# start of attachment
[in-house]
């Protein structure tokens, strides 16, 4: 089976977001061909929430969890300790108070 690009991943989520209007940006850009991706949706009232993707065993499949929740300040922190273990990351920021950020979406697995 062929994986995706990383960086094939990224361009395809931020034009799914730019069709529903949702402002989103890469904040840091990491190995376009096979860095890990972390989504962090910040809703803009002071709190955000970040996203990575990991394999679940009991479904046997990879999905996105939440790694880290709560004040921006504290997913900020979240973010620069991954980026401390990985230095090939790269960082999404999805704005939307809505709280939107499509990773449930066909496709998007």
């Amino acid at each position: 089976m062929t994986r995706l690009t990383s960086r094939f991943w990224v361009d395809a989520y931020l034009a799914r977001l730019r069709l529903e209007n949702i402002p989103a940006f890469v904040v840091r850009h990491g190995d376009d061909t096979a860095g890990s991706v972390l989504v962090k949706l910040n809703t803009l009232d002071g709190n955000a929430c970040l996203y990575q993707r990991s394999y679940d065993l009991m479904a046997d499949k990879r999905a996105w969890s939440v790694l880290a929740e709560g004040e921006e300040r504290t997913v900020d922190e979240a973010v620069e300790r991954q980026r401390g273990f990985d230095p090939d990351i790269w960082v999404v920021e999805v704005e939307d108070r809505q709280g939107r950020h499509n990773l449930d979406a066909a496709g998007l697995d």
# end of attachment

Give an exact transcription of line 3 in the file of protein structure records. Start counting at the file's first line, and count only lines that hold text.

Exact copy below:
């Amino acid at each position: 089976m062929t994986r995706l690009t990383s960086r094939f991943w990224v361009d395809a989520y931020l034009a799914r977001l730019r069709l529903e209007n949702i402002p989103a940006f890469v904040v840091r850009h990491g190995d376009d061909t096979a860095g890990s991706v972390l989504v962090k949706l910040n809703t803009l009232d002071g709190n955000a929430c970040l996203y990575q993707r990991s394999y679940d065993l009991m479904a046997d499949k990879r999905a996105w969890s939440v790694l880290a929740e709560g004040e921006e300040r504290t997913v900020d922190e979240a973010v620069e300790r991954q980026r401390g273990f990985d230095p090939d990351i790269w960082v999404v920021e999805v704005e939307d108070r809505q709280g939107r950020h499509n990773l449930d979406a066909a496709g998007l697995d």